Citation: Reproduction 157, 5; 10.1530/REP-18-0541

Capacitation is the maturation process that sperm cells undergo after ejaculation, during their passage through the female genital tract (Suarez 2002). These biochemical changes enable the sperm to bind to and penetrate the zona pellucida and subsequently fuse with the oocyte (Fig. 1) (Yanagimachi 1994). The sperm plasma membrane fuses with the outer acrosomal membrane, resulting in the exocytotic event known as the acrosome reaction that involves the release of lytic enzymes which locally dissolve the zona pellucida. The sperm cells also acquire hyperactivated motility in order to ‘drill’ through the zona pellucida (Yanagimachi 1994). Equids are one of the exceptions, in which capacitation does not appear to progress as described above. Using an oviduct epithelial explant model, we identified physiological triggering of three important capacitation parameters, namely increased intracellular pH (Leemans et al. 2014), protein tyrosine phosphorylation in the sperm tail (Leemans et al. 2014, 2015b) and hyperactivated motility (Leemans et al. 2015b). However, this approach was not sufficient to induce the acrosome reaction and fertilization during co-incubation with oocytes. Hence, our understanding of sperm activation in the oviduct, the ability of these spermatozoa to achieve fertilizing competence and, in particular, the intracellular pathways involved in this process needs to improve. This review focuses on what is currently known about capacitation pathways in sperm cells of non-equine species, the provision of fuel to support the highly energy-dependent capacitation events and how much these events differ to capacitation-related events observed in stallion spermatozoa.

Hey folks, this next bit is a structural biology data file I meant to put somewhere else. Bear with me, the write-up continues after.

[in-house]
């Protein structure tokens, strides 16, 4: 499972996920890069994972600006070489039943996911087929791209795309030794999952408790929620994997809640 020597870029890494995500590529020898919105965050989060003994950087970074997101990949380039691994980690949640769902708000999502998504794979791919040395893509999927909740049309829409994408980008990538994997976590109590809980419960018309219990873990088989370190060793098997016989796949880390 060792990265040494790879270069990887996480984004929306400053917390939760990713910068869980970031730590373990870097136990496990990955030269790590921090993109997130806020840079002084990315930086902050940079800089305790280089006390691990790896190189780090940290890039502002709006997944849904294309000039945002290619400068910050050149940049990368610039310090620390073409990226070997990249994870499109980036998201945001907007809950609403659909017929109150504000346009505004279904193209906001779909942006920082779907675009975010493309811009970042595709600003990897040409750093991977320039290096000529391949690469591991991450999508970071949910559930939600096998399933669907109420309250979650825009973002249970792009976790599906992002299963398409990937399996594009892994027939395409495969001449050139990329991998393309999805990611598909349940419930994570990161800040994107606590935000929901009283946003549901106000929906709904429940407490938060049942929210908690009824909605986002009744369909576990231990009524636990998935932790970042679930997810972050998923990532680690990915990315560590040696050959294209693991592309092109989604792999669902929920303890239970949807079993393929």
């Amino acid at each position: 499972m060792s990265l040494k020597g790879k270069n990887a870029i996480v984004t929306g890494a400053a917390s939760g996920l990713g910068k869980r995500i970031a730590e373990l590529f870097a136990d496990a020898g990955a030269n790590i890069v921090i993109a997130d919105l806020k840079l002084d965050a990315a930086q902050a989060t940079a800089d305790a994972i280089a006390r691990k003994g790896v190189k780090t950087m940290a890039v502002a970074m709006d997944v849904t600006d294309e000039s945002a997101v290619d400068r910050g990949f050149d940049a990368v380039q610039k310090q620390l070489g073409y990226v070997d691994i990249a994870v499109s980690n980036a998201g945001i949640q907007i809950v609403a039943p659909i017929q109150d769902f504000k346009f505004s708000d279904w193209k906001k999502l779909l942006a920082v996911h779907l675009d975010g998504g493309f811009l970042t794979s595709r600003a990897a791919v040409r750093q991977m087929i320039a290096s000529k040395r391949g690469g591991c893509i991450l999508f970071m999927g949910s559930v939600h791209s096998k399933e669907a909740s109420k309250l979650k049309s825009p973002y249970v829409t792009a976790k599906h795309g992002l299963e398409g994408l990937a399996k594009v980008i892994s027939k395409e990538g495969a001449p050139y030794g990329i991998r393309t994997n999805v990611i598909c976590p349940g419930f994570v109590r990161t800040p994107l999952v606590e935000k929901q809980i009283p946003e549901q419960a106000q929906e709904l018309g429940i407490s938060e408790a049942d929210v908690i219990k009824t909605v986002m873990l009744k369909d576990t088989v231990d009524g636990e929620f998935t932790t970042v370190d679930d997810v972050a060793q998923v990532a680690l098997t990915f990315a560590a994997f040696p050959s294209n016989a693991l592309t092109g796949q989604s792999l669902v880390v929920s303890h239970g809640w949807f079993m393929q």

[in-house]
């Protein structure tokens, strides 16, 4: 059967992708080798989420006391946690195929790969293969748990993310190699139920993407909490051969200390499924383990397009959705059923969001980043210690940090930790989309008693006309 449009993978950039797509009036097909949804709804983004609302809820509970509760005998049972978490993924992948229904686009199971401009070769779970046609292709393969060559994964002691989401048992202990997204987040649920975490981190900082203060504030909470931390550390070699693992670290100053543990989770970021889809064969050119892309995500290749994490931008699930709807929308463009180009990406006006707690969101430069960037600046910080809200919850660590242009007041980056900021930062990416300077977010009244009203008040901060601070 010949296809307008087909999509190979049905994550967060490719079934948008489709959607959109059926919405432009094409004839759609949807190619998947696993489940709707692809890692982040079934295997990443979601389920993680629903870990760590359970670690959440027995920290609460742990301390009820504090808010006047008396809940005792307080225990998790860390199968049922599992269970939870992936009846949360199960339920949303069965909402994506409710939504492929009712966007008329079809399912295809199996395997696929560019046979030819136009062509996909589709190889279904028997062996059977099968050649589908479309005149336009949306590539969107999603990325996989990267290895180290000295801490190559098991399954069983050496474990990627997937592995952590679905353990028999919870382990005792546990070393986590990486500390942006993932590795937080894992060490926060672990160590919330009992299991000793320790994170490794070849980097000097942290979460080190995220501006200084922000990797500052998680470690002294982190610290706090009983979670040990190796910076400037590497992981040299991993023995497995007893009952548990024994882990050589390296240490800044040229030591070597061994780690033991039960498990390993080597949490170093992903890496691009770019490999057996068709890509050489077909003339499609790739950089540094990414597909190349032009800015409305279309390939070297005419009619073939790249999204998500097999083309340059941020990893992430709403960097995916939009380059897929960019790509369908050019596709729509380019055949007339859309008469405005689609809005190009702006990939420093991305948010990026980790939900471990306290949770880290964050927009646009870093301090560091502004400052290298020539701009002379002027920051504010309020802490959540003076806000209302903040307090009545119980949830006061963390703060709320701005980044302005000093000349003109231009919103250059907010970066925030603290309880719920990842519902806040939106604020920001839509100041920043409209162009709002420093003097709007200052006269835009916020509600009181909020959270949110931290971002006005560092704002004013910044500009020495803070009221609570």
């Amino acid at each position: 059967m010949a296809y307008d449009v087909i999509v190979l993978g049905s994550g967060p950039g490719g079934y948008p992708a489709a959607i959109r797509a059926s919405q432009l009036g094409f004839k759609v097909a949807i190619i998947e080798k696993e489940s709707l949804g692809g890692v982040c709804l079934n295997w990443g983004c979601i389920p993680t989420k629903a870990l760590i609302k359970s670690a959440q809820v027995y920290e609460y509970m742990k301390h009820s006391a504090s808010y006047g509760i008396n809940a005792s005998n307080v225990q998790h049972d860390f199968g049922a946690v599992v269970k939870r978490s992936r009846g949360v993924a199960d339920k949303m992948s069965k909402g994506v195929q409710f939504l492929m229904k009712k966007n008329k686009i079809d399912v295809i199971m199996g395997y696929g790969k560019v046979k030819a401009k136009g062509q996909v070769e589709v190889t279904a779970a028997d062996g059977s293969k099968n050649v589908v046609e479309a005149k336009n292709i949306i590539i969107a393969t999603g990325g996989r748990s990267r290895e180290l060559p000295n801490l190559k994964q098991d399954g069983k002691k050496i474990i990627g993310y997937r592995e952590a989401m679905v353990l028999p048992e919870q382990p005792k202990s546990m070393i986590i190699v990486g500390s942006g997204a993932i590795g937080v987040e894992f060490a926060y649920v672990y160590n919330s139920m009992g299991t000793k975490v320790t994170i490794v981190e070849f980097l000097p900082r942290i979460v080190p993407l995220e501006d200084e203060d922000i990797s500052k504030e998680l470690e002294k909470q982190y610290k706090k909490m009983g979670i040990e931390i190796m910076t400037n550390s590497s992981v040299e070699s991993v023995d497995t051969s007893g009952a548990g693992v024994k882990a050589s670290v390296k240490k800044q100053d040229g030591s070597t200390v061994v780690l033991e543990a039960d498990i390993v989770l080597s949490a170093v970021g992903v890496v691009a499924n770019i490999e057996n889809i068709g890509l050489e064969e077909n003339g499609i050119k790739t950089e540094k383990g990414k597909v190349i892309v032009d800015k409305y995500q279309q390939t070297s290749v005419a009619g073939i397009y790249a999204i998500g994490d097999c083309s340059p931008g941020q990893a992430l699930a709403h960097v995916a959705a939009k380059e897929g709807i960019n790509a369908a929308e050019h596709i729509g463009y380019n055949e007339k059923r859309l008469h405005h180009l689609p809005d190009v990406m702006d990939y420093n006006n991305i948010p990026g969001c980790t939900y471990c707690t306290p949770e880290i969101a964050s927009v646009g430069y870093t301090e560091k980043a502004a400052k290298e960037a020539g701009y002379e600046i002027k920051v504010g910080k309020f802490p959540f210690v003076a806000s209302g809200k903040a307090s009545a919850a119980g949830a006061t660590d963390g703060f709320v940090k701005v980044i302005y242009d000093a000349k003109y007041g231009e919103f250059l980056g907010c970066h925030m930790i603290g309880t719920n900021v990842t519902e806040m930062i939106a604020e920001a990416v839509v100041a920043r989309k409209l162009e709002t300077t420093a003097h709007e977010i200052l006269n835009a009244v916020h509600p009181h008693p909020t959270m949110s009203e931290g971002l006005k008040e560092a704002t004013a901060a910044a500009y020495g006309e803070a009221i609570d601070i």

Energy metabolism in stallion spermatozoa to support energy-demanding, fertility-related processes such as capacitation